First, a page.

Back to the drawing board

In his heart, Bill O’Brien always wanted to be an NFL head coach. Now he is one, deep in the heart of Texas.

O’Brien is leaving Penn State after two seasons to become head coach of the Houston Texans. The move has elicited both praise from some for his efforts during tough times at PSU, but also sharp criticism aimed at him from outraged fans who feel the coach is turning his back on the commitment he made to the Nittany Lions.

O’Brien had 3 years left on his Penn State contract, and it will cost the Texans about $6.7 million to buy out the remainder of that deal. The Texans reportedly are giving O’Brien a five-year contract, and terms have not been revealed.

The Texans reportedly will make the announcement official today.

Penn State officials, meanwhile, haven’t addressed the matter publicly. The school has a news conference scheduled for 11 a.m. today with Athletic Director Dave Joyner.

With O’Brien out of the picture, longtime Penn State defensive line coach Larry Johnson has been named the team’s interim coach, according to published reports. This is a critical time of year for college football programs from a recruiting standpoint, and Johnson will serve as the point man for all things related to the team until a head coach is hired.

Joyner presumably will be heading the search committee, as he did when O’Brien was hired in January 2012 to succeed Joe Paterno, who had been fired in the wake of the Jerry Sandusky scandal.

The unusual aspect of Joyner being involved is that he himself will be out a job in six months at the end of PSU President Rodney Erickson’s tenure, yet even in a lame-duck role, he will be largely responsible for making a hire that will drastically impact the university for years to come.

Three names that have surfaced as leading potential candidates to replace O’Brien are Vanderbilt coach James Franklin, Miami (Fla.) coach Al Golden and former Tampa Bay Buccaneers coach Greg Schiano. (See Page B1 for more on the possible candidates.)

Social media sites erupted with discussion late Tuesday night when ESPN first broke the news about O’Brien’s departure. It occurred on New Year’s Eve, and many people rang in the New Year tracking down whatever information they could find on the Internet and Twitter about why O’Brien is leaving and who will be Penn State’s next coach.

As is often the case on controversial news stories, many Twitter users used the platform to vent their frustration toward O’Brien. He’s been a popular, well-received coach throughout his brief tenure at Penn State, but angry Twitter users called him words like “traitor” and “scumbag,” while others compared him to Benedict Arnold.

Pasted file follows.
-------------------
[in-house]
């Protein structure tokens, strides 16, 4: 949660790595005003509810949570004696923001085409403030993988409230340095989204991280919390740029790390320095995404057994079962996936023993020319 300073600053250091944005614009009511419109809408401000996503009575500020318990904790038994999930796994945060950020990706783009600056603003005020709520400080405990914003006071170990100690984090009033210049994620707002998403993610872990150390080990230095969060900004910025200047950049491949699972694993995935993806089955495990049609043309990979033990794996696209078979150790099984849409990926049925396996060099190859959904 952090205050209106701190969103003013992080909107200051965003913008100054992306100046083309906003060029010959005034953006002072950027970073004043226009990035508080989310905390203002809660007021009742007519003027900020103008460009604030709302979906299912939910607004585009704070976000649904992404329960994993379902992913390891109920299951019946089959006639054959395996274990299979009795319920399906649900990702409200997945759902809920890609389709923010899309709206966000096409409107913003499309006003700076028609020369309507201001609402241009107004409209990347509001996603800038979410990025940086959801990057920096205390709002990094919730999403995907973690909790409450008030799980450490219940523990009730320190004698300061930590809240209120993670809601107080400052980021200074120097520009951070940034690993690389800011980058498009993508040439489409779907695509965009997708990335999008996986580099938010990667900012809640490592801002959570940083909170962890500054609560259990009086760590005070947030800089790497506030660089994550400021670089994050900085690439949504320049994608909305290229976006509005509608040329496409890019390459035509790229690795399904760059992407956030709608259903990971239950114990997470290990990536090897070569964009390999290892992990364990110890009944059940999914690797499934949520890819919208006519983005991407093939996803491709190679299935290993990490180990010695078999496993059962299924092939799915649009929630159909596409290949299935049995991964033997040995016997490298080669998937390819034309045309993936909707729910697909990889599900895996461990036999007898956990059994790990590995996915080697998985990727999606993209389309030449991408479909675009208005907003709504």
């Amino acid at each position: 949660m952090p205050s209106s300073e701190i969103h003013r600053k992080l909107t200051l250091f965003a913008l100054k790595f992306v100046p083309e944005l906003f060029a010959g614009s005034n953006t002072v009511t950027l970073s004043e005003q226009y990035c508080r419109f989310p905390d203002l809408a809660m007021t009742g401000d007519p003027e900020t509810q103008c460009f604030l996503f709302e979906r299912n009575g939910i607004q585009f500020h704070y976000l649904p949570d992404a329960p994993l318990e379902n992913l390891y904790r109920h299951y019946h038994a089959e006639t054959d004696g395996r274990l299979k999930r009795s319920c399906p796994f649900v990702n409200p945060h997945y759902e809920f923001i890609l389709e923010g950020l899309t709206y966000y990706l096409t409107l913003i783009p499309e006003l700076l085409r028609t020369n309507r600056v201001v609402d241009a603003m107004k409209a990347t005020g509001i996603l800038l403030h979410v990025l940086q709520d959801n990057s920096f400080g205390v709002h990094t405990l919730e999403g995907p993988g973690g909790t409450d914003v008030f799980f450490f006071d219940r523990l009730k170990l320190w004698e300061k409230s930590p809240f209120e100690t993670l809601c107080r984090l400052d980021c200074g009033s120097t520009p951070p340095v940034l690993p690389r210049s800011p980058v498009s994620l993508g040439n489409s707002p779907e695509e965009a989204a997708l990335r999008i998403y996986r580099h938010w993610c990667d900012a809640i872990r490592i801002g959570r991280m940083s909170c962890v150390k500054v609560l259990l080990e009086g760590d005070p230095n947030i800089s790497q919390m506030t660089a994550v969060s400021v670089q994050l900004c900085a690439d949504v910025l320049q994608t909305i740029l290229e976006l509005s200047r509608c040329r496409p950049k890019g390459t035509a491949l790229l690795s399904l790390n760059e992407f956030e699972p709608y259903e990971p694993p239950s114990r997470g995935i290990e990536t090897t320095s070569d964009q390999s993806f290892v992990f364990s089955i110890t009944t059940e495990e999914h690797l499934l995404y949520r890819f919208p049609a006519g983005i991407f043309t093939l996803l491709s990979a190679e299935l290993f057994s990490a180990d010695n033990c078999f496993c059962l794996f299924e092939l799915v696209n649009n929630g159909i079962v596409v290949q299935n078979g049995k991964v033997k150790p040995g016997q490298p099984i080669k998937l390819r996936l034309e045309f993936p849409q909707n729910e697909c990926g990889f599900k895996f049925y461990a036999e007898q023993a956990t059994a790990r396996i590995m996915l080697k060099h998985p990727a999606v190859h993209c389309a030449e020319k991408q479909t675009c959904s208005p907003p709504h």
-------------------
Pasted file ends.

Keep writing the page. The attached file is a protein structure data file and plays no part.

The anger stems from the notion that many fans believe O’Brien owed it to Penn State and the players to stick around longer, given that his players made a commitment to stick it out at the school even with severe NCAA sanctions.

Despite the sanctions, O’Brien guided the Lions to an 8-4 record in 2012 and earned several national coach of the year awards. The team went 7-5 this past season, finishing on a high note with a road win at Wisconsin to secure a winning season.

O’Brien never made any promises about staying at Penn State for a lengthy period, particularly not after the sanctions were announced in July of 2012. He is widely viewed as an “NFL guy,” based on the fact that he had spent the previous five years of his coaching career with the New England Patriots, and many people had presumed it was just a matter of time before he left PSU for a pro job.

O’Brien interviewed with some pro teams after the 2012 season, and in a news conference on Jan. 7, 2013, he made it clear how highly he regards the NFL.

“My profession is coaching, and in my profession, the National Football League is the highest level of coaching,” he said. “You don’t get any higher in coaching than the National Football League.”

But even at that news conference a year ago, O’Brien chose his words carefully and did not declare that he was committed to Penn State for a long period of time.

“I’m telling you right now, I’m committed to this 2013 team, and I’m looking forward to coaching them,” he said.

O’Brien decided to return to Penn State for another season, perhaps in large part because his contract buyout at the time was a whopping $19 million. He was able to amend that contract with the school in June, lowering the buyout to a more manageable $6.7 million after the 2013 season.

The buyout reduction ultimately made it much easier for him to leave Penn State for the pros, and that’s what he did.